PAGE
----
Bob and I checked out St. Luke’s cemetery on our way back from MA and Gerald’s house a couple of weeks ago. The St. Luke’s Catholic Church I remember was a small painted white church and on a back road near Loire, Texas. Since Loire is a ghost town, and has been for more than 50 years, you can’t find a city limit sign. You also can’t find the Catholic church that I remember since the Diocese demolished the old church and relocated the parish to a site next to IH 37. Bob and I bounced in and out of county roads until we found the cemetery which was right where I left it 35 years ago.
I wanted to see it again for a couple of reasons. I hadn’t visited our maternal grandparents’ graves for years. I’m ashamed to say that since we grew up visiting our grandfather’s grave. Living in George West, Texas, we were on a direct route to Grandma’s house in San Antonio. We made that drive at least once a month for as long as I lived at home. The usual trip involved leaving Grandma’s house after a weekend visit and a belt loosening Sunday dinner. We never took off without a big bouquet of flowers from Grandma’s garden to put on Papa’s grave.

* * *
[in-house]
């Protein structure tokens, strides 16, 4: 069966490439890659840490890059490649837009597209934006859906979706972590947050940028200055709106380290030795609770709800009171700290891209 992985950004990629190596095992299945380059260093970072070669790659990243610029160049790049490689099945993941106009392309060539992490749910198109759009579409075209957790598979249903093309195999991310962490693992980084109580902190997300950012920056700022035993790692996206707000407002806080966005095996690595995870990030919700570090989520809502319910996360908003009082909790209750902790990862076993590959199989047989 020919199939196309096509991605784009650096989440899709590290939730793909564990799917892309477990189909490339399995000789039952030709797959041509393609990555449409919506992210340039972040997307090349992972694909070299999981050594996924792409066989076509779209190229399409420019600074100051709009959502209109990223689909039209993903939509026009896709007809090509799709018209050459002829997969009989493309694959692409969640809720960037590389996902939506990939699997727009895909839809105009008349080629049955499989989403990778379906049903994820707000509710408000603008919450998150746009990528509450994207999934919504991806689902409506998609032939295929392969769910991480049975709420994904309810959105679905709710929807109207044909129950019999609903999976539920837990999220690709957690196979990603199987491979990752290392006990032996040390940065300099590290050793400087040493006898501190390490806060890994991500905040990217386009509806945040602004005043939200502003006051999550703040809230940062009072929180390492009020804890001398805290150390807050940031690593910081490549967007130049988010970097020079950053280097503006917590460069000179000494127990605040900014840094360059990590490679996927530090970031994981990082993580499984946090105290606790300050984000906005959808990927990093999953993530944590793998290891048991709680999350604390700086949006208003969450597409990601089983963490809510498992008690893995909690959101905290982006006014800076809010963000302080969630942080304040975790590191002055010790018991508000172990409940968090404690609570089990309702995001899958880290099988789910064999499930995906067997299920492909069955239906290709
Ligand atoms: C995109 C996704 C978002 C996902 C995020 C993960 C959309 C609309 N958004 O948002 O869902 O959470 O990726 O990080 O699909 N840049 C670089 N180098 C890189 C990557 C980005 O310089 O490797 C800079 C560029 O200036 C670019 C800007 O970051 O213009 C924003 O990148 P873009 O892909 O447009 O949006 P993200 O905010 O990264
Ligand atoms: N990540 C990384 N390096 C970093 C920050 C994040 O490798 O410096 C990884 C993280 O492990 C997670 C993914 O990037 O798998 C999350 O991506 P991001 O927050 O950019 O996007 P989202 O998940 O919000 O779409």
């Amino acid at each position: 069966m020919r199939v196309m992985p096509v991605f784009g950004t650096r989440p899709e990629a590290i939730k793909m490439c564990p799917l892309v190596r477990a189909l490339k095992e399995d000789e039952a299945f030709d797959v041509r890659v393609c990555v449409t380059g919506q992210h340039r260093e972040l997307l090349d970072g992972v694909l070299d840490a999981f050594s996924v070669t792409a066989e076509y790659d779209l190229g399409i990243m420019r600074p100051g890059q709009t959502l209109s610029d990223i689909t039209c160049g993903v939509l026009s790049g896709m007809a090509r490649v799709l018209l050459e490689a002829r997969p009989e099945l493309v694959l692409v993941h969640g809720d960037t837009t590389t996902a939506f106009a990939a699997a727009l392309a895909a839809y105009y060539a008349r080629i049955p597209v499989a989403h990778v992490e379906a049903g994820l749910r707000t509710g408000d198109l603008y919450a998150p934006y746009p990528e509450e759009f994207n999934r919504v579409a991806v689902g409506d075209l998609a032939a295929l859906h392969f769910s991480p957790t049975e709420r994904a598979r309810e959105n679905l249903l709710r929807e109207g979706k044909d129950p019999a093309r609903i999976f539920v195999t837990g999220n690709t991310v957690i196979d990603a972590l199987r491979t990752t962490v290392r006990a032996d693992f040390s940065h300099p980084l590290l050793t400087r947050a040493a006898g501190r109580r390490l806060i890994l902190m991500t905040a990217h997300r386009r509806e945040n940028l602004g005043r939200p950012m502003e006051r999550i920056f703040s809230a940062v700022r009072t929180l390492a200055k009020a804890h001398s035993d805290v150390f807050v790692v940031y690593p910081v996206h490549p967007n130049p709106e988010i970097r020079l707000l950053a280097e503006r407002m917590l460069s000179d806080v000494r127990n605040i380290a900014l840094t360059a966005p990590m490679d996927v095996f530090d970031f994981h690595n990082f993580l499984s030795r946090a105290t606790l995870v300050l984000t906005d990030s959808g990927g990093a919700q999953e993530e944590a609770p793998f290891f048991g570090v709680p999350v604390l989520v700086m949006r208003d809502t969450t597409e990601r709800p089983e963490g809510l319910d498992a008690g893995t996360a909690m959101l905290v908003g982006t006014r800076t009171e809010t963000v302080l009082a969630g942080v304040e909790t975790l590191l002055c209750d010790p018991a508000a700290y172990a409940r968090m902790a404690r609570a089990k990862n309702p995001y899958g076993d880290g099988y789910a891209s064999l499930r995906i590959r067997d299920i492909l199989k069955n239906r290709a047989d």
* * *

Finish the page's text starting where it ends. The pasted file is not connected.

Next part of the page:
Grandma, a farm girl, had a thumb as green as any master gardener. There were always flowers. Sometimes it was African or shasta daisies and snapdragons; other times it was poinsettias or crepe myrtle. She had lilies of the valley and roses. It was a huge bunch and it rode in a vase positioned between Mother’s feet. Daddy maneuvered the Dodge down the dirt road to the church, water sloshing out on Mother’s shoes and Mother admonishing him to “Be careful, David!”
It didn’t matter how hot it was outside, we all tumbled out of the car and walked to Papa’s grave. Daddy pulled a grubbing hoe out of the trunk and cleaned off the grave while Mother pulled out the vase we’d left the previous month and sent one of us girls to top off the water in the replacement vase. After she installed the vase with fresh flowers, rearranged them to her satisfaction, and gathered us around her, we knelt in the hard dirt and offered up a prayer for the repose of our grandfather and all the faithful departed as well as all the poor souls in purgatory.
Coming into the cemetery and leaving, Mother kept up a constant monologue about who was who.
- Great Aunt Jo who was “big and fat and dropped dead of a heart attack when she was only 36,” who said “Father, Son and Holy Ghost. The one who starts first eats the most” as grace before dinner.